Transparency — President Obama has committed to making his administration the most open and transparent in history, and WhiteHouse.gov will play a major role in delivering on that promise. The President’s executive orders and proclamations will be published for everyone to review, and that’s just the beginning of our efforts to provide a window for all Americans into the business of the government. You can also learn about some of the senior leadership in the new administration and about the President’s policy priorities.

Participation — President Obama started his career as a community organizer on the South Side of Chicago, where he saw firsthand what people can do when they come together for a common cause. Citizen participation will be a priority for the Administration, and the internet will play an important role in that. One significant addition to WhiteHouse.gov reflects a campaign promise from the President: we will publish all non-emergency legislation to the website for five days, and allow the public to review and comment before the President signs it.

We’d also like to hear from you — what sort of things would you find valuable from WhiteHouse.gov? If you have an idea, use this form to let us know. Like the transition website and the campaign’s before that, this online community will continue to be a work in progress as we develop new features and content for you. So thanks in advance for your patience and for your feedback.

Later today, we’ll put up the video and the full text of President Obama’s Inaugural Address. There will also be slideshows of the Inaugural events, the Obamas’ move into the White House, and President Obama’s first days in office.

Leave a comment

Filed under 44th President, Commutations, Inaugural Address, Macon Phillips, Participation, President Obama, the White House, transparency, Whitehouse.gov

Bush Grants 14 Pardons, Two Commutations

From the Hill- Leading the News
President Bush on Monday granted what could be a first round of pardons for a number of convicted criminals before he leaves office in January.

Bush granted 14 pardons and two commutations Monday. Speculation has swirled around whether the president will grant a full pardon to I. Lewis “Scooter” Libby, Vice President Dick Cheney’s former chief of staff, after commuting his sentence in 2007 for committing perjury in the CIA leak investigation. In addition, Bush could grant some form of executive clemency to a number of Republican congressmen who have been convicted and jailed for corruption.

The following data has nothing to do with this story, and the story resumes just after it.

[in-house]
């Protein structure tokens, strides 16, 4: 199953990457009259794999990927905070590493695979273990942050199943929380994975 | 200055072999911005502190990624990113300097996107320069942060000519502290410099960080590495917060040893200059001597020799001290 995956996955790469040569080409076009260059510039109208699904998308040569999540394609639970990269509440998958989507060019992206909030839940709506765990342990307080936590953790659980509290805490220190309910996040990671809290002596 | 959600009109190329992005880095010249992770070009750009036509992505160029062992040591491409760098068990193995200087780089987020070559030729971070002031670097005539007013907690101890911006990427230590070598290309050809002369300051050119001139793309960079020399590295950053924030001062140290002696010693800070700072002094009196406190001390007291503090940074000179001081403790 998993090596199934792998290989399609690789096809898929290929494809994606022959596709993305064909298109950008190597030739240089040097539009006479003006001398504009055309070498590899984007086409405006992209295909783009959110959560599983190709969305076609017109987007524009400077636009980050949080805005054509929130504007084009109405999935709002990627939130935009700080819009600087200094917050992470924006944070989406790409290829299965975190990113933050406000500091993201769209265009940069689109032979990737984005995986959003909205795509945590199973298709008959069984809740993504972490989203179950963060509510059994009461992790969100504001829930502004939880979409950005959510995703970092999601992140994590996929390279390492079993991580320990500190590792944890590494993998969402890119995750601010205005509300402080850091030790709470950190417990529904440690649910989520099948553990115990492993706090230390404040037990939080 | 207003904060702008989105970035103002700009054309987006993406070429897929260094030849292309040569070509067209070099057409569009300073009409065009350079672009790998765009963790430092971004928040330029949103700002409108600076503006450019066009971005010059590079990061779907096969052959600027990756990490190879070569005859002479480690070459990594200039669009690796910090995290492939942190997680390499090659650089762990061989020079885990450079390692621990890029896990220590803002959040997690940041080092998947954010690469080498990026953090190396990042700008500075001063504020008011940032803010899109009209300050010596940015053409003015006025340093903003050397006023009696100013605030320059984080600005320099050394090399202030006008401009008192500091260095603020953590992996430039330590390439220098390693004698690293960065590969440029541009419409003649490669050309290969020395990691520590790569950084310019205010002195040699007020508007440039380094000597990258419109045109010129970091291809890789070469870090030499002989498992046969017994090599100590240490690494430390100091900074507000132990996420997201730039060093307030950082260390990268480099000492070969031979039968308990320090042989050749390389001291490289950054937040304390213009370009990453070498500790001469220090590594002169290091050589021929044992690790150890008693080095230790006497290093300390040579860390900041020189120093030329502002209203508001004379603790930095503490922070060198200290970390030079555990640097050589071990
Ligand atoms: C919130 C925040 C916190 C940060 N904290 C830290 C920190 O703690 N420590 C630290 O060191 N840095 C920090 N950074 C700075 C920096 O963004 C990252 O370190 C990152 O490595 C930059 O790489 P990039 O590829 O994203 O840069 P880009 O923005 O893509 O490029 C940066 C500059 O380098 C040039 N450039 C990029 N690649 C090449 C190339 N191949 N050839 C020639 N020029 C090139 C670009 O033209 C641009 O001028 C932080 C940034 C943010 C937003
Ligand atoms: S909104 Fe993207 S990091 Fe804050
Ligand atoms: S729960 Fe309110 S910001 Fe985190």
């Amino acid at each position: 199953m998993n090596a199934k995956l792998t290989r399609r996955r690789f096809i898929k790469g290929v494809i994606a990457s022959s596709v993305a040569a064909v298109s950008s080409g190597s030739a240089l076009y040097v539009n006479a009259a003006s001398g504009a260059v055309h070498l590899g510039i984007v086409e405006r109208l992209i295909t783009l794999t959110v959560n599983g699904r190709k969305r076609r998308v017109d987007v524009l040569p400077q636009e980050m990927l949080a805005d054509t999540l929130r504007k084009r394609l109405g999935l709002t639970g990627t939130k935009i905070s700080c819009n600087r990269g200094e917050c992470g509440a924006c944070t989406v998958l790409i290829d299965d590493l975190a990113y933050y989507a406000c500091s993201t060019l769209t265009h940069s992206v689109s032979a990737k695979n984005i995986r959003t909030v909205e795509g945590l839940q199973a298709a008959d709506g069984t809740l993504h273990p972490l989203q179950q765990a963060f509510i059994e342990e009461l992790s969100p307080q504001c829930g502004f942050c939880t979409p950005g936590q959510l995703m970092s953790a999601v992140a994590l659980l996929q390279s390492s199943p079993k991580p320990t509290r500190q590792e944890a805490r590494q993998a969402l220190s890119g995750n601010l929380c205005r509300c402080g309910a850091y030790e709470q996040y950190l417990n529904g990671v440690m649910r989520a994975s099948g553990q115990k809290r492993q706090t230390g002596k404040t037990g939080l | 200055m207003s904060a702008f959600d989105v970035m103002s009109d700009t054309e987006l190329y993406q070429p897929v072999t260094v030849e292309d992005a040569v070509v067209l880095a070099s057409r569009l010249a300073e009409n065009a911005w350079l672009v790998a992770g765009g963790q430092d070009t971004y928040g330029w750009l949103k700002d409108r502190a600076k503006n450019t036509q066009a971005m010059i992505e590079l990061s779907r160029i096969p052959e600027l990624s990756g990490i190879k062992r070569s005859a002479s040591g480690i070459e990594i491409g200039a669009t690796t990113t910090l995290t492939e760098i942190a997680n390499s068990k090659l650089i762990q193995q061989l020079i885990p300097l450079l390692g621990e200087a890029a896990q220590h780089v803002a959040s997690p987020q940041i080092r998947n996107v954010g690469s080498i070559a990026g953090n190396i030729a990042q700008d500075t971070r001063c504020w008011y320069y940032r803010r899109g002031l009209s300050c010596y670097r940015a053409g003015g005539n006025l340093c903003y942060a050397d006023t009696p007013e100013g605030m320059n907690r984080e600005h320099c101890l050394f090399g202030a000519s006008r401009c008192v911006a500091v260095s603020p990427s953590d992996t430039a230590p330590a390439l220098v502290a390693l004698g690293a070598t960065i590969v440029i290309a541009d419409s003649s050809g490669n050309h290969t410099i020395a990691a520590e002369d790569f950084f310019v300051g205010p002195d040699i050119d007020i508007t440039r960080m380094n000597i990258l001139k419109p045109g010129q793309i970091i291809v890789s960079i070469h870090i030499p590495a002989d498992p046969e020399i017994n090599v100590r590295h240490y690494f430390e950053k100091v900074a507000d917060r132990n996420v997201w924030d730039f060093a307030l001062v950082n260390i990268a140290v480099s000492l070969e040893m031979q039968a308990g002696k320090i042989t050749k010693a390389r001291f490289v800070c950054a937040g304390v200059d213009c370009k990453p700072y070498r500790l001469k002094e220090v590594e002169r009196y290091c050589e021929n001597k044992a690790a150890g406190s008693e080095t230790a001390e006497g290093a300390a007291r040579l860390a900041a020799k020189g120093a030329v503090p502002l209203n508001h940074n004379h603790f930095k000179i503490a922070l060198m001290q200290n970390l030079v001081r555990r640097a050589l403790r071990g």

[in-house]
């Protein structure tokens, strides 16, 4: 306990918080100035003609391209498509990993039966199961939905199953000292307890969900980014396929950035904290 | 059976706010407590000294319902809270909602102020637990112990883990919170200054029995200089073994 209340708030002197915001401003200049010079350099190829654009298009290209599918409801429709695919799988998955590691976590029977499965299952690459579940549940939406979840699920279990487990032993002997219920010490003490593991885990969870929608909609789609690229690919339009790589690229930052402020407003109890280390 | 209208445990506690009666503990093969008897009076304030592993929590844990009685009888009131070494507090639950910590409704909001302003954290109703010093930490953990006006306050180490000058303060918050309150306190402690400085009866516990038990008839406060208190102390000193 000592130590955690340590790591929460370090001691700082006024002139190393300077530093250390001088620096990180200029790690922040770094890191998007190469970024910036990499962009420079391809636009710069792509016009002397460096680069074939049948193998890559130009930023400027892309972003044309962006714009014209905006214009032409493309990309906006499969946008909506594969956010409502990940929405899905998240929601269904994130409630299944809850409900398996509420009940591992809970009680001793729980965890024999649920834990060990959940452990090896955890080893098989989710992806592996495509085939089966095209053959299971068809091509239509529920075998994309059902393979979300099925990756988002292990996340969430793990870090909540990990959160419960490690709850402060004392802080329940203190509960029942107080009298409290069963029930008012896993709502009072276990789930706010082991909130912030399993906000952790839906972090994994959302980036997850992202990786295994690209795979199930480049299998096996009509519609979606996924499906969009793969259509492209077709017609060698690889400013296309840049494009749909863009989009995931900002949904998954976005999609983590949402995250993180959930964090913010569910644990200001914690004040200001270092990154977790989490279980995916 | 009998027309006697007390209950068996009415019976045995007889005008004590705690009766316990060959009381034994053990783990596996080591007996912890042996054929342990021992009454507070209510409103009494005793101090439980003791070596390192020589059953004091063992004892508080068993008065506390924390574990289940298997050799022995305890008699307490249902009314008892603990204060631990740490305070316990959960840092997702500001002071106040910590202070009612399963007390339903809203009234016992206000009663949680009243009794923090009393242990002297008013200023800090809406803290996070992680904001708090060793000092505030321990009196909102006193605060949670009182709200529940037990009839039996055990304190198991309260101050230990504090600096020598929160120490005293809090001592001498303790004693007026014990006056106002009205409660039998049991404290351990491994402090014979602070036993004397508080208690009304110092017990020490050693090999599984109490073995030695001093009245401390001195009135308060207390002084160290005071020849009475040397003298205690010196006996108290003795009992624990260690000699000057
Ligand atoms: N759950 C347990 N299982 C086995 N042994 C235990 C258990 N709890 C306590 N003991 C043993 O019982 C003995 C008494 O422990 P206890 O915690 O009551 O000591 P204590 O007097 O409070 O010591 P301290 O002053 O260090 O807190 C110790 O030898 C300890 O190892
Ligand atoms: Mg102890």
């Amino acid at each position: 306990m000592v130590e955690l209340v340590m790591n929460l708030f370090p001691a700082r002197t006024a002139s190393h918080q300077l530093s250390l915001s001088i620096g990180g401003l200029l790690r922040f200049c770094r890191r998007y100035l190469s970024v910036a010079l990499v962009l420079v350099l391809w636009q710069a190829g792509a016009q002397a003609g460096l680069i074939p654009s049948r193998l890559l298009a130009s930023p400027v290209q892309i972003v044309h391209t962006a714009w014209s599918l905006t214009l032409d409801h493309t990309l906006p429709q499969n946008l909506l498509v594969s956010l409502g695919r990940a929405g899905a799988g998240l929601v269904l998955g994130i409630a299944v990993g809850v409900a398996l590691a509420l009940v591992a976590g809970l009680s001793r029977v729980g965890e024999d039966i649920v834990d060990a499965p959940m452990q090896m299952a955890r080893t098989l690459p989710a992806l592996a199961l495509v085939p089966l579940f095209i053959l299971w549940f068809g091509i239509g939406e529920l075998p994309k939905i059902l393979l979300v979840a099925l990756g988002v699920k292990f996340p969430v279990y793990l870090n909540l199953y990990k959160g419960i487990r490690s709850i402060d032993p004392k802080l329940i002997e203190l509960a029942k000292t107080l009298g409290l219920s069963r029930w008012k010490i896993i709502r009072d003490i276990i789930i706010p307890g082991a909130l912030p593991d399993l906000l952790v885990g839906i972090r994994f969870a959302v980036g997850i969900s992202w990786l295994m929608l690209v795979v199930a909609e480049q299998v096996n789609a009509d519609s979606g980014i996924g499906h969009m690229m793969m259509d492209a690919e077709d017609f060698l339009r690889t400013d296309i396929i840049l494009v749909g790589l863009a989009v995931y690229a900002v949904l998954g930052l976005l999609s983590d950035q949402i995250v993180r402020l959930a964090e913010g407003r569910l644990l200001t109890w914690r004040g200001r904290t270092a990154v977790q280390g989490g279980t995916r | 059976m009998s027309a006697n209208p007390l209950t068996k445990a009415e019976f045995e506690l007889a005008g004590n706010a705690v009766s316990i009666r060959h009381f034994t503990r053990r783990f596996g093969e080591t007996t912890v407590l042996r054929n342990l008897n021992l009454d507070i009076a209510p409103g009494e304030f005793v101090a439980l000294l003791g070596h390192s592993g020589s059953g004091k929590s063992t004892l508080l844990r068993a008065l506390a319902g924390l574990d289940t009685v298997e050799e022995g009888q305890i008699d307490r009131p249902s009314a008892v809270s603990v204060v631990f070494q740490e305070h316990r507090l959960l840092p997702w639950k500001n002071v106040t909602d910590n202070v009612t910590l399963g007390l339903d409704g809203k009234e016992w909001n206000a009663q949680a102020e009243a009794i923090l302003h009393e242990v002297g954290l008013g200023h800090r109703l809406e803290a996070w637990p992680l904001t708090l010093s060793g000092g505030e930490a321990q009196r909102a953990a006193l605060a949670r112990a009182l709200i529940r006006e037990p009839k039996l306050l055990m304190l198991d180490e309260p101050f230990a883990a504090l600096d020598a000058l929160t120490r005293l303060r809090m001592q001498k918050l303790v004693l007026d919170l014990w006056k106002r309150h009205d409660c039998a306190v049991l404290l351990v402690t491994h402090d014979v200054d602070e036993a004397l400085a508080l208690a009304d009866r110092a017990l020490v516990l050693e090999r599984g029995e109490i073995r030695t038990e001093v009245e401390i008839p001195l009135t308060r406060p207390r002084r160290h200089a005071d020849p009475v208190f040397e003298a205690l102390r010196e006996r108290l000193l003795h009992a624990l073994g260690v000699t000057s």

But no big Washington names were present in the batch of pardons released by the Justice Department on Monday. Instead, many small-time criminals benefited from Bush’s pardon power. Several drug dealers, a bank embezzler and even someone who violated the Bald and Golden Eagle Protection Act saw their criminal records wiped clean by the White House.

Additional high-profile figures have petitioned the Justice Department’s Office of the U.S. Pardon Attorney, such as media baron Conrad Black and “America Taliban” John Walker Lindh. Several lawmakers have also pushed for Bush to weigh in on behalf of Jose Compean and Ignacio Ramos, two U.S. Border Patrol agents who have been sentenced to prison after shooting a Mexican drug smuggler during a routine border stop three years ago.

Bush has not been known to be generous with his power to wave away a criminal record, though. The president has now pardoned 171 individuals and commuted sentences for eight people, a relatively small number compared to past administrations.

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Filed under Commutations, Dick Cheney, Justice Department, leading the news, Pardons, perjury, President Bush, Scooter Libby, The Hill, US Attorney

>Bush Grants 14 Pardons, Two Commutations

>From the Hill- Leading the News
President Bush on Monday granted what could be a first round of pardons for a number of convicted criminals before he leaves office in January.

Bush granted 14 pardons and two commutations Monday. Speculation has swirled around whether the president will grant a full pardon to I. Lewis “Scooter” Libby, Vice President Dick Cheney’s former chief of staff, after commuting his sentence in 2007 for committing perjury in the CIA leak investigation. In addition, Bush could grant some form of executive clemency to a number of Republican congressmen who have been convicted and jailed for corruption.

But no big Washington names were present in the batch of pardons released by the Justice Department on Monday. Instead, many small-time criminals benefited from Bush’s pardon power. Several drug dealers, a bank embezzler and even someone who violated the Bald and Golden Eagle Protection Act saw their criminal records wiped clean by the White House.

Additional high-profile figures have petitioned the Justice Department’s Office of the U.S. Pardon Attorney, such as media baron Conrad Black and “America Taliban” John Walker Lindh. Several lawmakers have also pushed for Bush to weigh in on behalf of Jose Compean and Ignacio Ramos, two U.S. Border Patrol agents who have been sentenced to prison after shooting a Mexican drug smuggler during a routine border stop three years ago.

Bush has not been known to be generous with his power to wave away a criminal record, though. The president has now pardoned 171 individuals and commuted sentences for eight people, a relatively small number compared to past administrations.

Leave a comment

Filed under Commutations, Dick Cheney, Justice Department, leading the news, Pardons, perjury, President Bush, Scooter Libby, The Hill, US Attorney